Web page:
Bioflocculation of microalgae and bacteria combined with flue gas to improve sewage treatment
Although microalgae are promising for a cradle-to-cradle design approach of sewage treatment, their application is hampered by high harvesting costs and low C:N ratios of sewage. Therefore, the potential of microalgal bacterial flocs (MaB-flocs) was investigated for the secondary treatment of sewage supplemented with different flue gas flow rates (FGFRs) from a coal power plant. Effluent (N, P, turbidity and pH) and off gas discharge levels (NOx, SOx) met the European discharge limits with a hydraulic retention time of only 0.67 days and an FGFR of 0.6 L h−1 (0.0025 vvm). This FGFR provided sufficient carbon and resulted in removal efficiencies of 48 ± 7% CO2, 87 ± 5% NOx and 99 ± 1% SO2. MaB-flocs settled fast reaching up to a density of 19 g VSS L−1. High biomass productivities (0.18 g L−1 day−1) were obtained under a low light intensity. This successful reactor performance indicates the large potential for the industrial application of MaB-flocs for flue gas sparged sewage treatment.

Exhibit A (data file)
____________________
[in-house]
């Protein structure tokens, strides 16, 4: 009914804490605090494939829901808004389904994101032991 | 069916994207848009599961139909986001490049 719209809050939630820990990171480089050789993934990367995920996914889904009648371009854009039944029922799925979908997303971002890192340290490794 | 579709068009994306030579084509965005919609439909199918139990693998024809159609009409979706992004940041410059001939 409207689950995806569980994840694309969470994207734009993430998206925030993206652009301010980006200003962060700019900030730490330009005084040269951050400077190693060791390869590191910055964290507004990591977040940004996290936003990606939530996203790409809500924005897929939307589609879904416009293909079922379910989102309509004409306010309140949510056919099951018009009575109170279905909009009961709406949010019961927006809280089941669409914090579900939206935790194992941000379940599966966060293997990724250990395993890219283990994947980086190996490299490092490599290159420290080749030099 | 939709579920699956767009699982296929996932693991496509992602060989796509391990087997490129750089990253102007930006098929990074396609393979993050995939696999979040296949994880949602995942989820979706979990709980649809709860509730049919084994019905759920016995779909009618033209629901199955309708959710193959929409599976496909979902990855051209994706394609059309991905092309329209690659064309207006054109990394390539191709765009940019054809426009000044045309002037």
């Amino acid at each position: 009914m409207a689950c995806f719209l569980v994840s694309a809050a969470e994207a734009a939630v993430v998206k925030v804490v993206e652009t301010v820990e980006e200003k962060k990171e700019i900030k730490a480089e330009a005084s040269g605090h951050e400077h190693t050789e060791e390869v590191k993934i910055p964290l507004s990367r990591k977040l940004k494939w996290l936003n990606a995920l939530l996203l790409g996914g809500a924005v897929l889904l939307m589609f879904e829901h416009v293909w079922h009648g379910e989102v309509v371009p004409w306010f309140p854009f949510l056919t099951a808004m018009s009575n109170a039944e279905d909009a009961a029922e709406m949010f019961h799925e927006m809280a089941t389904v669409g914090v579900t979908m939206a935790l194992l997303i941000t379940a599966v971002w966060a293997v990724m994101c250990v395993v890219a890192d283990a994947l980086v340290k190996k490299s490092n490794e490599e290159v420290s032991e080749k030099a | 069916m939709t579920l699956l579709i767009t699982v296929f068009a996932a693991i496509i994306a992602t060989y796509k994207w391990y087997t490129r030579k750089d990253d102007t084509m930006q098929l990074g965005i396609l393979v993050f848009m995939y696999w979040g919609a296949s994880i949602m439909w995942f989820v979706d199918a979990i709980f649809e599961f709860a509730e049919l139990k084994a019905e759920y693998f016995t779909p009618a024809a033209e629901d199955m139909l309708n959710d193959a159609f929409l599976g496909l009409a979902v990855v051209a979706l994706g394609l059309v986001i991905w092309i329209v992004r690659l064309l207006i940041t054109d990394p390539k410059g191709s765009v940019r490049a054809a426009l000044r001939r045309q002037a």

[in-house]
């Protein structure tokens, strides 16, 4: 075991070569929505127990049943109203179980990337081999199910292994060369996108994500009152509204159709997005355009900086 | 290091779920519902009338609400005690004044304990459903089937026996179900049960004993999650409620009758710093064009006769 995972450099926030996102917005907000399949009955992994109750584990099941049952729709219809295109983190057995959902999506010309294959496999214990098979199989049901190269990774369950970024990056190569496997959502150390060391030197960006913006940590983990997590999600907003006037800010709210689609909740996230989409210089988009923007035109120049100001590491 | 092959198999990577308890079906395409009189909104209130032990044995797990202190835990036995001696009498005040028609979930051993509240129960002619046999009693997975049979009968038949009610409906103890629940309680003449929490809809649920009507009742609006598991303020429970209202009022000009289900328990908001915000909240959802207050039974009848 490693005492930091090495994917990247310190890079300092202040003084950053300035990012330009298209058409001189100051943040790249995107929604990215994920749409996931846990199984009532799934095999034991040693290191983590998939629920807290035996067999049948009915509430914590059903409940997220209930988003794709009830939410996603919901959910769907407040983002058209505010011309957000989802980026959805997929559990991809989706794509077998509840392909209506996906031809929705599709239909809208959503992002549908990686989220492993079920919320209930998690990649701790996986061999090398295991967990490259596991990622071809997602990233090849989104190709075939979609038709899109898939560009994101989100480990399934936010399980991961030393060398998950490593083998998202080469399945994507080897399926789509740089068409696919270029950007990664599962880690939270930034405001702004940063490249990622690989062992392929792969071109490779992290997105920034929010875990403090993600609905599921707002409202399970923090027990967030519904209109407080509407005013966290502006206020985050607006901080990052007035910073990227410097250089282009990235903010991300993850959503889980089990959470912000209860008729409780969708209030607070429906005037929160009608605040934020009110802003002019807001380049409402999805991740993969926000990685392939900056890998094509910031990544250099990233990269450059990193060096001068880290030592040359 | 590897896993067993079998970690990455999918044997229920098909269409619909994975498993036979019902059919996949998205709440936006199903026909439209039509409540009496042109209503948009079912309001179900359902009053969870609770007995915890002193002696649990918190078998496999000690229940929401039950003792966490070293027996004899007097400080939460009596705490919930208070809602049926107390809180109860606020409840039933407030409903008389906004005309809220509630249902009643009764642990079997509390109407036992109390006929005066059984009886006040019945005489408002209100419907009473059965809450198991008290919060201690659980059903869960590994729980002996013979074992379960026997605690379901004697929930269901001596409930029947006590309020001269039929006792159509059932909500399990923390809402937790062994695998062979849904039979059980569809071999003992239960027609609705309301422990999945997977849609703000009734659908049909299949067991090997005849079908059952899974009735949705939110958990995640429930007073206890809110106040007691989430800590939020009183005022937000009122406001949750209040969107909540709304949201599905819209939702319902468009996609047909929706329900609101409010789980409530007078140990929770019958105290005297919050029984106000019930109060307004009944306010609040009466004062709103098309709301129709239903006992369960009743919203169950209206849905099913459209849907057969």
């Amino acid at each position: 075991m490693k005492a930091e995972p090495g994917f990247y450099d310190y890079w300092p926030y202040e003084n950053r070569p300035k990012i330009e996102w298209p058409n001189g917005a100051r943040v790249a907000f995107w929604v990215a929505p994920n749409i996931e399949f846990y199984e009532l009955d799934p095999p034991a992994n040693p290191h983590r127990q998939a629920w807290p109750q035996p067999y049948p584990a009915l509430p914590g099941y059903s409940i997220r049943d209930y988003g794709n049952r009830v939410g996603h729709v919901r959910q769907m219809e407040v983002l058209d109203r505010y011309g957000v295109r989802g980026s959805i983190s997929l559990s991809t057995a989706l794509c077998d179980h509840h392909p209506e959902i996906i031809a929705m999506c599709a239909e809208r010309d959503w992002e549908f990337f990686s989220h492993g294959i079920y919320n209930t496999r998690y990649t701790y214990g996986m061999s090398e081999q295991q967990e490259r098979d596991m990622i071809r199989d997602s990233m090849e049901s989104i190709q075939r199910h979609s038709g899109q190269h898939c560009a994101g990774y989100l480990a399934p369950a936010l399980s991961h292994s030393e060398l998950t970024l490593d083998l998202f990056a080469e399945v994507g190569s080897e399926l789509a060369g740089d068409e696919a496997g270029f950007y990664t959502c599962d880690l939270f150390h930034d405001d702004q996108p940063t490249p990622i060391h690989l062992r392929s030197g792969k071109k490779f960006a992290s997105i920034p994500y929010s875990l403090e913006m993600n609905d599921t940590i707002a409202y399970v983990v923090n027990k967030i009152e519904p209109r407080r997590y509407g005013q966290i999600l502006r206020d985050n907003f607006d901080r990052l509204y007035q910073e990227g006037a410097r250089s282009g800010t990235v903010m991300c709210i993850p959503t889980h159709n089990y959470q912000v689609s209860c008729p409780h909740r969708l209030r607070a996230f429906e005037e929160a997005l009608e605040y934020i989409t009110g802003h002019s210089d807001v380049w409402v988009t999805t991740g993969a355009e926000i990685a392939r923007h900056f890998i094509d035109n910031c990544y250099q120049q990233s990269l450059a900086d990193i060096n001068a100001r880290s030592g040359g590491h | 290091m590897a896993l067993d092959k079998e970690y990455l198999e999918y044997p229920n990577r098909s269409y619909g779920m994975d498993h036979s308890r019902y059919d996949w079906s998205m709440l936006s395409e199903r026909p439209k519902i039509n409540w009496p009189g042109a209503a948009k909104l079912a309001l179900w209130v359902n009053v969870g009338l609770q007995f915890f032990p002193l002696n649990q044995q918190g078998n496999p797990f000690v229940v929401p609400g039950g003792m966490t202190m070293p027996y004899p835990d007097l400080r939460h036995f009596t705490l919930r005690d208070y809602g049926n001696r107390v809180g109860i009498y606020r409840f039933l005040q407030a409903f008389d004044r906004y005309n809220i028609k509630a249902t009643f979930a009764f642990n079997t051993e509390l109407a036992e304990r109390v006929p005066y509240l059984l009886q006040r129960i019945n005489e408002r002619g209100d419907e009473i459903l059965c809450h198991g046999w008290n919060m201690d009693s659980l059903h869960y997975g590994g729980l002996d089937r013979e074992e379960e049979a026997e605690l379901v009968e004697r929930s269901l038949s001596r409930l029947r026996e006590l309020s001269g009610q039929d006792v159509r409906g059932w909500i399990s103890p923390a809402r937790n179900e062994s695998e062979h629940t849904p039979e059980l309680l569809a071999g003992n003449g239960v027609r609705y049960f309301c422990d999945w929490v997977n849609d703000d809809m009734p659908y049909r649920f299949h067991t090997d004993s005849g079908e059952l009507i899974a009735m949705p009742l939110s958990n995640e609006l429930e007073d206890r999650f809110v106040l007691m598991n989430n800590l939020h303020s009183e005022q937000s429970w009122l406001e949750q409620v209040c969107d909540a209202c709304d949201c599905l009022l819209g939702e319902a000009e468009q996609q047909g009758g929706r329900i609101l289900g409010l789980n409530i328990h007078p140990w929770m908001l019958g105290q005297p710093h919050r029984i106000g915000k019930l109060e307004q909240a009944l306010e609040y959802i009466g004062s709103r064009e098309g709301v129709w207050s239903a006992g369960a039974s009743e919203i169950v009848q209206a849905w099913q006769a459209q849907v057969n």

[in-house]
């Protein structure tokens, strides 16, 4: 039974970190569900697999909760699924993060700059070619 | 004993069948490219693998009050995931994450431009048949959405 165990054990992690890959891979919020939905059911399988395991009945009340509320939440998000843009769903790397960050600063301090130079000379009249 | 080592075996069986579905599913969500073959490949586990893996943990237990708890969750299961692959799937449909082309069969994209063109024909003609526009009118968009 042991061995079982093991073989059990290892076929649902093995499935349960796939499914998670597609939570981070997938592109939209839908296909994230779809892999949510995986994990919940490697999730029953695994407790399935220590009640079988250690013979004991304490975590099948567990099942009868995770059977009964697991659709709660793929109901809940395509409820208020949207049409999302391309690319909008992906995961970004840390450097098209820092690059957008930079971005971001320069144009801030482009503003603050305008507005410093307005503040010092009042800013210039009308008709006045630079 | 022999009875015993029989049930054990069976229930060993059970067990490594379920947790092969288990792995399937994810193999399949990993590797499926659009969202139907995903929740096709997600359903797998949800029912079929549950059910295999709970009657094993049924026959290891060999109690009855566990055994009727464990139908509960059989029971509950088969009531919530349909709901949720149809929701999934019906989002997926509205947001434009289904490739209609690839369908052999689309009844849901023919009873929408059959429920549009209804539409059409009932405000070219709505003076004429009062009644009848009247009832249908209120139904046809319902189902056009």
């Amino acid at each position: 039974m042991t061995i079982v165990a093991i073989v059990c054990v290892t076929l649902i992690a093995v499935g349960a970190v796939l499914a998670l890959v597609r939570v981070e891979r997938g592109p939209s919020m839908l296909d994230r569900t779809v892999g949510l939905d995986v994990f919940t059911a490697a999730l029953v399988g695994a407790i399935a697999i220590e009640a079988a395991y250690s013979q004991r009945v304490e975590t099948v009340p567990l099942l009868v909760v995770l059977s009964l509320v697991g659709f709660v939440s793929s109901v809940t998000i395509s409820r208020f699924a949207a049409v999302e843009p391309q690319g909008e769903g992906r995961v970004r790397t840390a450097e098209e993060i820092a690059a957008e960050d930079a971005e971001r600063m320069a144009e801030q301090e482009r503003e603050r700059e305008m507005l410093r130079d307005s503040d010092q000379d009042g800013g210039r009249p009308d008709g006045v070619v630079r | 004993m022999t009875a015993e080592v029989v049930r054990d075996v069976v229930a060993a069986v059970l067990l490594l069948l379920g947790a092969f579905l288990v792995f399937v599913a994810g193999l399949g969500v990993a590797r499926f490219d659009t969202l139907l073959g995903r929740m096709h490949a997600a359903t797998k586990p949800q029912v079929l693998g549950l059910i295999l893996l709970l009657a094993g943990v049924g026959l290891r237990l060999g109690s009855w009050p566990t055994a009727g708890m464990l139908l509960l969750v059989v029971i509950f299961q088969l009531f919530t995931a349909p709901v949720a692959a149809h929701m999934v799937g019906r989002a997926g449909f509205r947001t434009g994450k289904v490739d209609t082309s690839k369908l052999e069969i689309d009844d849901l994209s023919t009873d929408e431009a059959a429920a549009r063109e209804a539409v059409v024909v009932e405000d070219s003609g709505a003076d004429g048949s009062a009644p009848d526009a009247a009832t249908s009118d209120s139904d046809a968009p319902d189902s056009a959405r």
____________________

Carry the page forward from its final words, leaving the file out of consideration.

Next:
Journal: New Biotechnology - Volume 29, Issue 1, 15 December 2011, Pages 23–31